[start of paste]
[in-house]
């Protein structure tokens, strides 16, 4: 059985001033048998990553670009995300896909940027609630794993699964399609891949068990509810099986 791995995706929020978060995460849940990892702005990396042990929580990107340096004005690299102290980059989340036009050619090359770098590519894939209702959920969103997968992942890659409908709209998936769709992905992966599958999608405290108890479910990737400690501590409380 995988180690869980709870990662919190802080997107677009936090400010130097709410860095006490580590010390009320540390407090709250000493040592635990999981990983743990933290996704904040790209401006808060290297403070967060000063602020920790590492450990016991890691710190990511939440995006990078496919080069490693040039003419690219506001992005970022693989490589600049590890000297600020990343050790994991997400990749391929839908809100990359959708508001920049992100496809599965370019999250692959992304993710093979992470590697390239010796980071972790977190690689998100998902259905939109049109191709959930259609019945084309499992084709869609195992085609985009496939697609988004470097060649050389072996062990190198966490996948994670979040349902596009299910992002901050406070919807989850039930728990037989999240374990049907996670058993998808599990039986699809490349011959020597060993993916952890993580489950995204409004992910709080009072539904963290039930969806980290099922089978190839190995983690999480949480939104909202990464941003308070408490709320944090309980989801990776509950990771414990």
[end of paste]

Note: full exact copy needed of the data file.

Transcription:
[in-house]
């Protein structure tokens, strides 16, 4: 059985001033048998990553670009995300896909940027609630794993699964399609891949068990509810099986 791995995706929020978060995460849940990892702005990396042990929580990107340096004005690299102290980059989340036009050619090359770098590519894939209702959920969103997968992942890659409908709209998936769709992905992966599958999608405290108890479910990737400690501590409380 995988180690869980709870990662919190802080997107677009936090400010130097709410860095006490580590010390009320540390407090709250000493040592635990999981990983743990933290996704904040790209401006808060290297403070967060000063602020920790590492450990016991890691710190990511939440995006990078496919080069490693040039003419690219506001992005970022693989490589600049590890000297600020990343050790994991997400990749391929839908809100990359959708508001920049992100496809599965370019999250692959992304993710093979992470590697390239010796980071972790977190690689998100998902259905939109049109191709959930259609019945084309499992084709869609195992085609985009496939697609988004470097060649050389072996062990190198966490996948994670979040349902596009299910992002901050406070919807989850039930728990037989999240374990049907996670058993998808599990039986699809490349011959020597060993993916952890993580489950995204409004992910709080009072539904963290039930969806980290099922089978190839190995983690999480949480939104909202990464941003308070408490709320944090309980989801990776509950990771414990």